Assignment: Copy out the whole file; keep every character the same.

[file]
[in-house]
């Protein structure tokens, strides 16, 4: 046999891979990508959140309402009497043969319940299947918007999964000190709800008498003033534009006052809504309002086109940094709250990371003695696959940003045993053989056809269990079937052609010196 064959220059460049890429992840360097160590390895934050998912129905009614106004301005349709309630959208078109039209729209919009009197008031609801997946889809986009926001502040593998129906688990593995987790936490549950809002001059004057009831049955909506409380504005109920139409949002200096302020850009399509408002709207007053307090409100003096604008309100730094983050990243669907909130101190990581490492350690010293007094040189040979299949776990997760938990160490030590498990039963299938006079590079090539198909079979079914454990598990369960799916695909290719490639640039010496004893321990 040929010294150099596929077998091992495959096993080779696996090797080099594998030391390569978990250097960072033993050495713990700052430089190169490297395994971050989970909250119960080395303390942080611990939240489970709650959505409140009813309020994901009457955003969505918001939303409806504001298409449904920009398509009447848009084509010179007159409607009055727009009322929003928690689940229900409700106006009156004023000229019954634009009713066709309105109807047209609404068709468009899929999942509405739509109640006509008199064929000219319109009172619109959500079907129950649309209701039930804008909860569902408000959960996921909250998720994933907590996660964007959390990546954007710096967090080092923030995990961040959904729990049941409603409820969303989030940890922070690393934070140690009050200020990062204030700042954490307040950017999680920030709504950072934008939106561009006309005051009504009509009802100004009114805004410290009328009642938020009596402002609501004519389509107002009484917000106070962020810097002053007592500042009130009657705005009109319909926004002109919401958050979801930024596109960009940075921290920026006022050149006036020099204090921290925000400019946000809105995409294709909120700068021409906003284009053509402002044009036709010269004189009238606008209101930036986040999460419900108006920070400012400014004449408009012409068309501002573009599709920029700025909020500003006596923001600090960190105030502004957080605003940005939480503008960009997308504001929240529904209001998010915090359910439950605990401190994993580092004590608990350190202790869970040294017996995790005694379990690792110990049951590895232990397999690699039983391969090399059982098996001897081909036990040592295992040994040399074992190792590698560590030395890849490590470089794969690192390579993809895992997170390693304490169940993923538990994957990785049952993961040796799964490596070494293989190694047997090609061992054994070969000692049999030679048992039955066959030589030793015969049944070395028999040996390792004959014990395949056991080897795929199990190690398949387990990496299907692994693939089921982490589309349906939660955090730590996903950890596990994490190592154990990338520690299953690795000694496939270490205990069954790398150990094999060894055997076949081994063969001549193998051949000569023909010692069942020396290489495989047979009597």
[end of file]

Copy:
[in-house]
């Protein structure tokens, strides 16, 4: 046999891979990508959140309402009497043969319940299947918007999964000190709800008498003033534009006052809504309002086109940094709250990371003695696959940003045993053989056809269990079937052609010196 064959220059460049890429992840360097160590390895934050998912129905009614106004301005349709309630959208078109039209729209919009009197008031609801997946889809986009926001502040593998129906688990593995987790936490549950809002001059004057009831049955909506409380504005109920139409949002200096302020850009399509408002709207007053307090409100003096604008309100730094983050990243669907909130101190990581490492350690010293007094040189040979299949776990997760938990160490030590498990039963299938006079590079090539198909079979079914454990598990369960799916695909290719490639640039010496004893321990 040929010294150099596929077998091992495959096993080779696996090797080099594998030391390569978990250097960072033993050495713990700052430089190169490297395994971050989970909250119960080395303390942080611990939240489970709650959505409140009813309020994901009457955003969505918001939303409806504001298409449904920009398509009447848009084509010179007159409607009055727009009322929003928690689940229900409700106006009156004023000229019954634009009713066709309105109807047209609404068709468009899929999942509405739509109640006509008199064929000219319109009172619109959500079907129950649309209701039930804008909860569902408000959960996921909250998720994933907590996660964007959390990546954007710096967090080092923030995990961040959904729990049941409603409820969303989030940890922070690393934070140690009050200020990062204030700042954490307040950017999680920030709504950072934008939106561009006309005051009504009509009802100004009114805004410290009328009642938020009596402002609501004519389509107002009484917000106070962020810097002053007592500042009130009657705005009109319909926004002109919401958050979801930024596109960009940075921290920026006022050149006036020099204090921290925000400019946000809105995409294709909120700068021409906003284009053509402002044009036709010269004189009238606008209101930036986040999460419900108006920070400012400014004449408009012409068309501002573009599709920029700025909020500003006596923001600090960190105030502004957080605003940005939480503008960009997308504001929240529904209001998010915090359910439950605990401190994993580092004590608990350190202790869970040294017996995790005694379990690792110990049951590895232990397999690699039983391969090399059982098996001897081909036990040592295992040994040399074992190792590698560590030395890849490590470089794969690192390579993809895992997170390693304490169940993923538990994957990785049952993961040796799964490596070494293989190694047997090609061992054994070969000692049999030679048992039955066959030589030793015969049944070395028999040996390792004959014990395949056991080897795929199990190690398949387990990496299907692994693939089921982490589309349906939660955090730590996903950890596990994490190592154990990338520690299953690795000694496939270490205990069954790398150990094999060894055997076949081994063969001549193998051949000569023909010692069942020396290489495989047979009597």